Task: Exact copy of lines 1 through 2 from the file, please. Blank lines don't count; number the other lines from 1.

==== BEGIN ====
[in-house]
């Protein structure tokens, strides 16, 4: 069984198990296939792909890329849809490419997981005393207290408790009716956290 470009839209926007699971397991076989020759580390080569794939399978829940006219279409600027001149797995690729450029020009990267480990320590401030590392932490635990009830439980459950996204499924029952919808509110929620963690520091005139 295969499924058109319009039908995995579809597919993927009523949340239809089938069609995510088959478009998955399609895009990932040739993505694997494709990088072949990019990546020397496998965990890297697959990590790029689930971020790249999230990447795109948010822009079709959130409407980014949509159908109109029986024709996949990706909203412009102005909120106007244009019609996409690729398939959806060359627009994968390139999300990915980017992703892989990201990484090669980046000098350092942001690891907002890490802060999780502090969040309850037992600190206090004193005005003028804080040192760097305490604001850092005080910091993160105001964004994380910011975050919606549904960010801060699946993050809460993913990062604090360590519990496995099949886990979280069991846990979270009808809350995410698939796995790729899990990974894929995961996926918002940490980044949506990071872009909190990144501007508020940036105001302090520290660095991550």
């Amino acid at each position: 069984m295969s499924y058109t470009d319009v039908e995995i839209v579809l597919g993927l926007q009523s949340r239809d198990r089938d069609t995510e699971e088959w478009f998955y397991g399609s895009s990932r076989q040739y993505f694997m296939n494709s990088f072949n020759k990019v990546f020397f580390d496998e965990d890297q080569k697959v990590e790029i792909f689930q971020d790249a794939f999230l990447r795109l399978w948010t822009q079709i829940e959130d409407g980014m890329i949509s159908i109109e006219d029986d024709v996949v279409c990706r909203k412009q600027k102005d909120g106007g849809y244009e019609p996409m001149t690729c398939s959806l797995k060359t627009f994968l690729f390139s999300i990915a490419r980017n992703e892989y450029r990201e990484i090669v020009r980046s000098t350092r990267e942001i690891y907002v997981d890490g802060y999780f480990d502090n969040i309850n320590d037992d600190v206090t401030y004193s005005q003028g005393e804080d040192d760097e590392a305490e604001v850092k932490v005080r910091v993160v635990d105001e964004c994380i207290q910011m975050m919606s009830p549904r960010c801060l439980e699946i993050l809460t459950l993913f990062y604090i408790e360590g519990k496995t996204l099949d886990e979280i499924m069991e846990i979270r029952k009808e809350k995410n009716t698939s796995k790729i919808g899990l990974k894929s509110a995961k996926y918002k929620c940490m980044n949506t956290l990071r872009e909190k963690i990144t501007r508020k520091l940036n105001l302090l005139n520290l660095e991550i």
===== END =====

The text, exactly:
[in-house]
């Protein structure tokens, strides 16, 4: 069984198990296939792909890329849809490419997981005393207290408790009716956290 470009839209926007699971397991076989020759580390080569794939399978829940006219279409600027001149797995690729450029020009990267480990320590401030590392932490635990009830439980459950996204499924029952919808509110929620963690520091005139 295969499924058109319009039908995995579809597919993927009523949340239809089938069609995510088959478009998955399609895009990932040739993505694997494709990088072949990019990546020397496998965990890297697959990590790029689930971020790249999230990447795109948010822009079709959130409407980014949509159908109109029986024709996949990706909203412009102005909120106007244009019609996409690729398939959806060359627009994968390139999300990915980017992703892989990201990484090669980046000098350092942001690891907002890490802060999780502090969040309850037992600190206090004193005005003028804080040192760097305490604001850092005080910091993160105001964004994380910011975050919606549904960010801060699946993050809460993913990062604090360590519990496995099949886990979280069991846990979270009808809350995410698939796995790729899990990974894929995961996926918002940490980044949506990071872009909190990144501007508020940036105001302090520290660095991550």